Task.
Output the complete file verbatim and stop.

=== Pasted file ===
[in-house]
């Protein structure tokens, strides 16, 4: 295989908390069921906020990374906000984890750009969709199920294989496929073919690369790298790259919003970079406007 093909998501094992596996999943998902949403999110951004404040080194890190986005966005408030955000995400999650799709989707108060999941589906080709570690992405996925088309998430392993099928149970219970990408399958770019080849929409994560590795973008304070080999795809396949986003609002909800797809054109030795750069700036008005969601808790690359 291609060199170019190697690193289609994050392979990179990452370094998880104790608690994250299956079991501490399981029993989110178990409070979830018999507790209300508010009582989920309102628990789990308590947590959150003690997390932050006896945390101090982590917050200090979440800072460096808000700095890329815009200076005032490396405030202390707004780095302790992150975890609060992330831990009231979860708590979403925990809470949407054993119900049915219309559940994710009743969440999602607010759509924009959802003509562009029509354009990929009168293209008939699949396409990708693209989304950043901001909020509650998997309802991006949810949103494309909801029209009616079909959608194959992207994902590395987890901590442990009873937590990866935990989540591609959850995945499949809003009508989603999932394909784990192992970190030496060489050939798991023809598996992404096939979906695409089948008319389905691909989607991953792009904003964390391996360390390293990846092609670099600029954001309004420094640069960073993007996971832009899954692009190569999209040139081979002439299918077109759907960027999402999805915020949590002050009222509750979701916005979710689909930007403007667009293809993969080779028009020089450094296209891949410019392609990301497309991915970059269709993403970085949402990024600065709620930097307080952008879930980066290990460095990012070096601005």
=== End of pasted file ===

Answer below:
[in-house]
């Protein structure tokens, strides 16, 4: 295989908390069921906020990374906000984890750009969709199920294989496929073919690369790298790259919003970079406007 093909998501094992596996999943998902949403999110951004404040080194890190986005966005408030955000995400999650799709989707108060999941589906080709570690992405996925088309998430392993099928149970219970990408399958770019080849929409994560590795973008304070080999795809396949986003609002909800797809054109030795750069700036008005969601808790690359 291609060199170019190697690193289609994050392979990179990452370094998880104790608690994250299956079991501490399981029993989110178990409070979830018999507790209300508010009582989920309102628990789990308590947590959150003690997390932050006896945390101090982590917050200090979440800072460096808000700095890329815009200076005032490396405030202390707004780095302790992150975890609060992330831990009231979860708590979403925990809470949407054993119900049915219309559940994710009743969440999602607010759509924009959802003509562009029509354009990929009168293209008939699949396409990708693209989304950043901001909020509650998997309802991006949810949103494309909801029209009616079909959608194959992207994902590395987890901590442990009873937590990866935990989540591609959850995945499949809003009508989603999932394909784990192992970190030496060489050939798991023809598996992404096939979906695409089948008319389905691909989607991953792009904003964390391996360390390293990846092609670099600029954001309004420094640069960073993007996971832009899954692009190569999209040139081979002439299918077109759907960027999402999805915020949590002050009222509750979701916005979710689909930007403007667009293809993969080779028009020089450094296209891949410019392609990301497309991915970059269709993403970085949402990024600065709620930097307080952008879930980066290990460095990012070096601005």